My Burgeoning Untitled Novel: Chapter Two

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–two–

Even through tears, she would not relax her stare, as if she could not for one moment trust him, that he might, in the absence of her watchfulness, devour her at the first sign of weakness. Though her arms slackened, her shoulders did not relax and her mind remained firm in its wariness as she took in his features: the thick brown curls that dove from his forehead to meet his dark eyes, his thin nose, the dimpled divots in his cheeks, his full lips, cleft chin. But she appreciated none of his handsome looks, for all she saw when she looked at him, all she reprised of his being was that he was one of them. A man. He could never be trusted.

And yet when she felt his own stare burn through her, she slowly felt herself falling, down, down off the wall of mistrust upon which she had protectively perched herself in the years prior. She looked into this man’s dark eyes, darker than the strong, rich tea she drank each morning, eyes that seemed deep with understanding and humility, and she felt her defense begin to break. She had not seen eyes like these in a man before. Her vision of him blurred at the edges as the tears came. She raised her hands to her face, unable to watch him walk away in disgust. But to her surprise, he did not.  She felt him move closer.

“Please,” he said, “Let me help you.” She could hear some akin to desperation in his voice. It confused her. She looked to him again.

But then another voice drowned it all out, immediately and completely. Deep, raspy, rough. And angry.

“Saamiya!” Bodhi’s voice. And she knew at once that she had been found; her weakness had betrayed her. She knew now she would not just break, but completely collapse. She wished herself dead. It was not the first time she had made the wish that day. Someday she knew Bodhi would be the grantor of her wish. He only needed time, and time was all she had to give him.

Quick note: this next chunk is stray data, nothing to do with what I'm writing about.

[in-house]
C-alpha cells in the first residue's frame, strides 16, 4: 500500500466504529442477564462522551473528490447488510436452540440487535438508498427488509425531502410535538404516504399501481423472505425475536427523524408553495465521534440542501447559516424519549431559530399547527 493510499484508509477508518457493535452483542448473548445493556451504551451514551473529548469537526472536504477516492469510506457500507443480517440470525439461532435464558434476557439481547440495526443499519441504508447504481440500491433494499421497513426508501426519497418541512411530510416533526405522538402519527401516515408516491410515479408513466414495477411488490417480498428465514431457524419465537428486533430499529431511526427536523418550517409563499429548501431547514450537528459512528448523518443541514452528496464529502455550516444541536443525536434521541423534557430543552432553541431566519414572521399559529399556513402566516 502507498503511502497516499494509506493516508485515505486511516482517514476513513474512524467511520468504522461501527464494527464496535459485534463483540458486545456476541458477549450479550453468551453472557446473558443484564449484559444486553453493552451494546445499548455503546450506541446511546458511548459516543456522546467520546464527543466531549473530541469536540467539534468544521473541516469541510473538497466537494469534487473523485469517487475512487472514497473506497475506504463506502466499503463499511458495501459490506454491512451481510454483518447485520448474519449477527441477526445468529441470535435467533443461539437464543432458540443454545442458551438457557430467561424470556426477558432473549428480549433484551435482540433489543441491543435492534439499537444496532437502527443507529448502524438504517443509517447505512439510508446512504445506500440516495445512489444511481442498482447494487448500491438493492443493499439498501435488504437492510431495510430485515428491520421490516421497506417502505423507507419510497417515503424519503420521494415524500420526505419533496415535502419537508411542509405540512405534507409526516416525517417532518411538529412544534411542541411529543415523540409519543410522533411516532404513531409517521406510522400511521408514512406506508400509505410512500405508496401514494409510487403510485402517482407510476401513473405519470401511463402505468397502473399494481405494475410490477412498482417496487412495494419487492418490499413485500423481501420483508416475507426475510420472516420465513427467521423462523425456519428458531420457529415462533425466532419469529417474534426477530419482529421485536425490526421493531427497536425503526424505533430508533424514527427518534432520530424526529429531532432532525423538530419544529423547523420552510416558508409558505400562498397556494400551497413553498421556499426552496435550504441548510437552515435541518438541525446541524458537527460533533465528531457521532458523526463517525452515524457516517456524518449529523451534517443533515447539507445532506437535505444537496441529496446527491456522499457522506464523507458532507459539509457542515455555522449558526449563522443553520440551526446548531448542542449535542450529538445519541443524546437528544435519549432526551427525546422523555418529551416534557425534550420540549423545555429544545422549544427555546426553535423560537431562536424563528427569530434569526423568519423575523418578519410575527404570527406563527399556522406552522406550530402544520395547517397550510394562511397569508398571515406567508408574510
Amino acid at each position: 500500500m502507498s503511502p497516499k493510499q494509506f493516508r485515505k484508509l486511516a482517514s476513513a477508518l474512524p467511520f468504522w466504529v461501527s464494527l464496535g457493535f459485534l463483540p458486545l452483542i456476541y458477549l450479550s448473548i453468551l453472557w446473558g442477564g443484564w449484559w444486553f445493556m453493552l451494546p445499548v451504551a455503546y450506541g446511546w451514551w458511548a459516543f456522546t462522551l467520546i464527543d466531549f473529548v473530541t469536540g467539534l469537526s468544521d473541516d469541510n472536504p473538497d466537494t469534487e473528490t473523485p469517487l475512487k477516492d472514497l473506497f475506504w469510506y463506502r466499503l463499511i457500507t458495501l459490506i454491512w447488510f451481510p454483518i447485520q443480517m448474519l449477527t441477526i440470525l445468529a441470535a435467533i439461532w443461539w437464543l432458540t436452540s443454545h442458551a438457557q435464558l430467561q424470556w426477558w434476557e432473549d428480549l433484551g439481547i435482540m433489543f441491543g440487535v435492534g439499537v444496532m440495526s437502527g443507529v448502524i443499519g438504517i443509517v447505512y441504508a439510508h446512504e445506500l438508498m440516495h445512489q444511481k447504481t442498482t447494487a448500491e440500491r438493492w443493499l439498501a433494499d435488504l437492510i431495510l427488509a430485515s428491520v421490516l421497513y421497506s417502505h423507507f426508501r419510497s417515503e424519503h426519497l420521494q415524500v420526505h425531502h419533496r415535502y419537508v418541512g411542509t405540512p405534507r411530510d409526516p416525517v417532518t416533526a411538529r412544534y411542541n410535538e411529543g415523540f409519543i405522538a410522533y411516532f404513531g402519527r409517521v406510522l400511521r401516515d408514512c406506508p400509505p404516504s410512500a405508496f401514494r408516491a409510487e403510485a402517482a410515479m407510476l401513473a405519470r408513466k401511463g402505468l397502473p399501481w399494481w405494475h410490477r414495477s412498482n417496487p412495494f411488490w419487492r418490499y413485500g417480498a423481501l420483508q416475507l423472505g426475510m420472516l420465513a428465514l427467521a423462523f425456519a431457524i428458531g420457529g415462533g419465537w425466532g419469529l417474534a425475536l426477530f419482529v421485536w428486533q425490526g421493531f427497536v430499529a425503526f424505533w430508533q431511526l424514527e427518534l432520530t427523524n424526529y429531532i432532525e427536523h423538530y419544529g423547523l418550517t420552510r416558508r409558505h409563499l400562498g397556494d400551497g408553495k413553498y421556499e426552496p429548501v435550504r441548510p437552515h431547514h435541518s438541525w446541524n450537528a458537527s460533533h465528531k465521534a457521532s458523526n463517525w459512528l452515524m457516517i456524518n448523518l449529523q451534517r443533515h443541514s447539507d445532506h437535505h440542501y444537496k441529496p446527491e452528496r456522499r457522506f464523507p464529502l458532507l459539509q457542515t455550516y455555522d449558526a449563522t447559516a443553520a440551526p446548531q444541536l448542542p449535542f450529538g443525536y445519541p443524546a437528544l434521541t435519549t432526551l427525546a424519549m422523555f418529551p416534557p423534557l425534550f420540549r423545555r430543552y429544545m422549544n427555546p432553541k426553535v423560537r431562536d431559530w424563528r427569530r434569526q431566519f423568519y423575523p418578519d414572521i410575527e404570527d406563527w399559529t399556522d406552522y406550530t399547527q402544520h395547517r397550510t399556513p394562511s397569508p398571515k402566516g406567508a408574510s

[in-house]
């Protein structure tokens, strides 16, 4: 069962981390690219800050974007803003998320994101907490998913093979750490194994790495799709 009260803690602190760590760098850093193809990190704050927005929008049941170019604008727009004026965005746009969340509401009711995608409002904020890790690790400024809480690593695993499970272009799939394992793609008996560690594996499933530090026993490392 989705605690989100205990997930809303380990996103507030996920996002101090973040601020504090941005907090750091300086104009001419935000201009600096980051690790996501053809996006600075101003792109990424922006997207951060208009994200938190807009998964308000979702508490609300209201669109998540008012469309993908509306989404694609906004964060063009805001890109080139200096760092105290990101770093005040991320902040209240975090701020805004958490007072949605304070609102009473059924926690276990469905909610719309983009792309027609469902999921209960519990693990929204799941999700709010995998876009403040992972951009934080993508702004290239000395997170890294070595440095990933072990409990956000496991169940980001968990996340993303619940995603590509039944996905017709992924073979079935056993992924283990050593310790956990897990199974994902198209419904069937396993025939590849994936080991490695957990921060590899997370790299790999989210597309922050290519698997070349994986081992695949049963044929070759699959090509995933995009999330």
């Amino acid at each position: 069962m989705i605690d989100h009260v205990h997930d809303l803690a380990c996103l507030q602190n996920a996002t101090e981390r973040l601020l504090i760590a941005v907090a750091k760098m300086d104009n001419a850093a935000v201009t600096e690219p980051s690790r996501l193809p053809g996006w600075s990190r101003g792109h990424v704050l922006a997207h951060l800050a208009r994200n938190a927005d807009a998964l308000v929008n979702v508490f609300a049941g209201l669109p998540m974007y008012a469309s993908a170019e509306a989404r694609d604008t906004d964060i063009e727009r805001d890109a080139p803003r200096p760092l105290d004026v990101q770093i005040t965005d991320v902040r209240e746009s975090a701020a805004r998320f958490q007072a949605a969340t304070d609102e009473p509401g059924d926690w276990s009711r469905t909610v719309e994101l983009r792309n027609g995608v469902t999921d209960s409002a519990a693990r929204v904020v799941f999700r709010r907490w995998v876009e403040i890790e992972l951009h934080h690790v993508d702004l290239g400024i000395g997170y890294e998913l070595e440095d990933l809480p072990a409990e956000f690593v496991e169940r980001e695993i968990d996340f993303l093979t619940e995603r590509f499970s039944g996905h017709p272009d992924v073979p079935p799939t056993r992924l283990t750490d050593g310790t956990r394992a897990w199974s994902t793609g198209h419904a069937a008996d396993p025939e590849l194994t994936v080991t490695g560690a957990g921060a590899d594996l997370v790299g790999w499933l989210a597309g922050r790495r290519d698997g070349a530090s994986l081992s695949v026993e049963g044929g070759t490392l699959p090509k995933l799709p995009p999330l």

“So glad to have found you.” His voice and demeanor changed once he got to the doctor’s side, more conciliatory but still rife with insincerity. “That must have been quite a fall you took. Adiana told me you had come here.” He laughed, but his laugh contained no humor, not even irony. In fact,  it contained no emotion at all.

Her hands dropped from her face, and she looked at him in disbelief, although he would not be able to tell, her eyes so black and blue and swollen. His graying hair hung in greasy clumps, a mop too big for his tiny head. His eyes had no sparkle, no life, they just grazed over her with potent disgust that she could feel coat her like slick oil. He did not look at the doctor, though he performed this act just for him.

Did he actually believe that this doctor, educated in medicine and probably the ways of the world, working in this clinic, would believe that she had fallen and that a simple tumble could account for her multiple injuries? She almost laughed. His self-love was always large enough to convince himself of the truth in all that he said, and his ego expansive enough to believe that no man would dare contradict him. But she did not laugh, knowing that he had no social or moral benchmark to keep him from striking  her. Again.

“So doctor,” he finally turned to Aadel, who had been standing close enough to her that she could feel his presence, a warmth she could not name for she barely recognized it. He turned from her, his body a boundary between her and the burly man who spoke with such condescension it made her skin prickle. For a moment, she let herself believe  he could protect her.

“What can you do for this clumsy wife of mine?” Again Bodhi laughed, and again, no emotion accompanied it. He continued with his show. She knew it, he knew it ,but worse of all, this doctor with the kind eyes would soon know it. She would not weather his pity.

Aadel turned to her, and she could see the surprise in his eyes, for Bodhi looked all of his 50 years, and then some, and at just 22, though she looked older than that, she resembled more his daughter than his wife. And though his look was brief, and the startled expression in his eyes gone before he turned back to her husband, she felt shame wash over her like icy water, and the warmth that she had felt, emanating from this kind-eyed man, could warm her no more. How quickly all was lost.